This article is written for those who want to get better at using price to earnings ratios (P/E ratios). We'll show how you can use Regeneron Pharmaceuticals, Inc.'s (NASDAQ:REGN) P/E ratio to inform your assessment of the investment opportunity. Regeneron Pharmaceuticals has a price to earnings ratio of 15.06, based on the last twelve months. That is equivalent to an earnings yield of about 6.6%.
How Do You Calculate Regeneron Pharmaceuticals's P/E Ratio?
The formula for price to earnings is:
Price to Earnings Ratio = Price per Share ÷ Earnings per Share (EPS)
Or for Regeneron Pharmaceuticals:
P/E of 15.06 = $286.85 ÷ $19.05 (Based on the year to June 2019.)
Is A High Price-to-Earnings Ratio Good?
A higher P/E ratio implies that investors pay a higher price for the earning power of the business. That is not a good or a bad thing per se, but a high P/E does imply buyers are optimistic about the future.
How Does Regeneron Pharmaceuticals's P/E Ratio Compare To Its Peers?
One good way to get a quick read on what market participants expect of a company is to look at its P/E ratio. We can see in the image below that the average P/E (19.1) for companies in the biotechs industry is higher than Regeneron Pharmaceuticals's P/E.
Its relatively low P/E ratio indicates that Regeneron Pharmaceuticals shareholders think it will struggle to do as well as other companies in its industry classification. Since the market seems unimpressed with Regeneron Pharmaceuticals, it's quite possible it could surprise on the upside. You should delve deeper. I like to check if company insiders have been buying or selling.
How Growth Rates Impact P/E Ratios
Probably the most important factor in determining what P/E a company trades on is the earnings growth. Earnings growth means that in the future the 'E' will be higher. Therefore, even if you pay a high multiple of earnings now, that multiple will become lower in the future. A lower P/E should indicate the stock is cheap relative to others -- and that may attract buyers.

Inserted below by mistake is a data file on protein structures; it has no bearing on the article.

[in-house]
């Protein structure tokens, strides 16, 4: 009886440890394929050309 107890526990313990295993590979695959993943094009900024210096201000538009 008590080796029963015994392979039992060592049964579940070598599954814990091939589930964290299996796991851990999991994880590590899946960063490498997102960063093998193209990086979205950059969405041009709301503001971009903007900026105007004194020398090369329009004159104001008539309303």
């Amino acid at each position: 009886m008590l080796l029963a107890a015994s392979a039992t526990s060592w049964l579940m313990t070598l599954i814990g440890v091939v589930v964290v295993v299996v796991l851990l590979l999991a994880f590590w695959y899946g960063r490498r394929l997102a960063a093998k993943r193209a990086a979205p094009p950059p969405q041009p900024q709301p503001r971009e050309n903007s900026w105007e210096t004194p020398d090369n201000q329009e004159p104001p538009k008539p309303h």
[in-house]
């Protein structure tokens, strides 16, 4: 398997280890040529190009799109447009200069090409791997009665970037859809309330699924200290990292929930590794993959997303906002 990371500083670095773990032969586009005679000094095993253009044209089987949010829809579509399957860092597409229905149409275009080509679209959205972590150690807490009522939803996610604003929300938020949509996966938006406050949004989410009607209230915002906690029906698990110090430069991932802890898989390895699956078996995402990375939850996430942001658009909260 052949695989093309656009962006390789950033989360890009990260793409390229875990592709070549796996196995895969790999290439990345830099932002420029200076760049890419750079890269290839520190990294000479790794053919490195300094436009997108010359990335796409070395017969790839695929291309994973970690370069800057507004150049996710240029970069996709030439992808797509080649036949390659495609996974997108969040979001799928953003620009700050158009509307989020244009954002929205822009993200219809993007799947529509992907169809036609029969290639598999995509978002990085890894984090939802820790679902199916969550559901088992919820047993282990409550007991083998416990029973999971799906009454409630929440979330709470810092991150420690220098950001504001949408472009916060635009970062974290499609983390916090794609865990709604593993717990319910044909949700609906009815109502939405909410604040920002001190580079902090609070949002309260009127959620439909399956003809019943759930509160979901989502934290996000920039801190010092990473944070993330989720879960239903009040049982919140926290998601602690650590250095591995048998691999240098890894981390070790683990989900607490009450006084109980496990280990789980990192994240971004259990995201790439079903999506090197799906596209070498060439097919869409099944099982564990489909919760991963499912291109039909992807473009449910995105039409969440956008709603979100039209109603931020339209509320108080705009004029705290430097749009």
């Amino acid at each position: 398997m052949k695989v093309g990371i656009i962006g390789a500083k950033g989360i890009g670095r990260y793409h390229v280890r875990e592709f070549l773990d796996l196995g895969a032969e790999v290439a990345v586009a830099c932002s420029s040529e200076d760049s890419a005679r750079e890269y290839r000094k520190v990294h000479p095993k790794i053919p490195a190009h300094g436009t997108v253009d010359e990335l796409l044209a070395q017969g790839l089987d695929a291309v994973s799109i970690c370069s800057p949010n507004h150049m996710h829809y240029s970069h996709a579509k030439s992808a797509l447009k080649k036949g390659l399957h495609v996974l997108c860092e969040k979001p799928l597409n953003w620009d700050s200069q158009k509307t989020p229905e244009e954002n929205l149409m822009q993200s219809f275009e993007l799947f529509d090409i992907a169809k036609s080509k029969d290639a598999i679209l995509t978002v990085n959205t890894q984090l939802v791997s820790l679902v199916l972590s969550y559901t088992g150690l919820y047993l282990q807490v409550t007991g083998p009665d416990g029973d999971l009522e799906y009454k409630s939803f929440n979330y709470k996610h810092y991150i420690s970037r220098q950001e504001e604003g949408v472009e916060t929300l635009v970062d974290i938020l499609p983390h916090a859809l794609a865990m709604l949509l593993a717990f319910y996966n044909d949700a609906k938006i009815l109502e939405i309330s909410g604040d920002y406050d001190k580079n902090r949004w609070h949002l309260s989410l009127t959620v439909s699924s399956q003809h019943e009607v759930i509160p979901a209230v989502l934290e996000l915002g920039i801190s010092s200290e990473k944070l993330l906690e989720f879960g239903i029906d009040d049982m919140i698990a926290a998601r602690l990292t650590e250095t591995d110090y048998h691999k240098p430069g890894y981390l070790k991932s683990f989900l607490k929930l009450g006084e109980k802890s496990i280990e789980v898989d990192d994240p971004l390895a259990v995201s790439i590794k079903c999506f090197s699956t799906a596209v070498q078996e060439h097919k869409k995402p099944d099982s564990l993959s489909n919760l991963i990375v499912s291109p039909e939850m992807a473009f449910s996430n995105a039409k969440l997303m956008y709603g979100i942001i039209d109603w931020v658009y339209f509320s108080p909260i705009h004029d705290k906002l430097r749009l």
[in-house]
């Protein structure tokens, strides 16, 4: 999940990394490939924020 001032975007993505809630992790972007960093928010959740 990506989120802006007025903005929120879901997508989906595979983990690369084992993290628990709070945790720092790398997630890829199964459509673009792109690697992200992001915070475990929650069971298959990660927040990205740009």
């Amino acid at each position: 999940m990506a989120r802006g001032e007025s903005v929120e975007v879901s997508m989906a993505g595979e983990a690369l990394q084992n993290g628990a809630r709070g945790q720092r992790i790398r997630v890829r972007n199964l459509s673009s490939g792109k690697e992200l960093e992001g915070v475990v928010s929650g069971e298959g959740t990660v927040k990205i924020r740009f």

Regeneron Pharmaceuticals increased earnings per share by a whopping 28% last year. And it has bolstered its earnings per share by 36% per year over the last five years. With that performance, I would expect it to have an above average P/E ratio.
Don't Forget: The P/E Does Not Account For Debt or Bank Deposits
It's important to note that the P/E ratio considers the market capitalization, not the enterprise value. That means it doesn't take debt or cash into account. Hypothetically, a company could reduce its future P/E ratio by spending its cash (or taking on debt) to achieve higher earnings.
Such spending might be good or bad, overall, but the key point here is that you need to look at debt to understand the P/E ratio in context.
How Does Regeneron Pharmaceuticals's Debt Impact Its P/E Ratio?
Regeneron Pharmaceuticals has net cash of US$2.7b. That should lead to a higher P/E than if it did have debt, because its strong balance sheets gives it more options.
The Bottom Line On Regeneron Pharmaceuticals's P/E Ratio
Regeneron Pharmaceuticals has a P/E of 15.1. That's below the average in the US market, which is 17. Not only should the net cash position reduce risk, but the recent growth has been impressive. The relatively low P/E ratio implies the market is pessimistic.
Investors have an opportunity when market expectations about a stock are wrong. As value investor Benjamin Graham famously said, 'In the short run, the market is a voting machine but in the long run, it is a weighing machine.' So this free report on the analyst consensus forecasts could help you make a master move on this stock.
You might be able to find a better buy than Regeneron Pharmaceuticals. If you want a selection of possible winners, check out this free list of interesting companies that trade on a P/E below 20 (but have proven they can grow earnings).
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If you spot an error that warrants correction, please contact the editor at email@example.com. This article by Simply Wall St is general in nature. It does not constitute a recommendation to buy or sell any stock, and does not take account of your objectives, or your financial situation. Simply Wall St has no position in the stocks mentioned. Thank you for reading.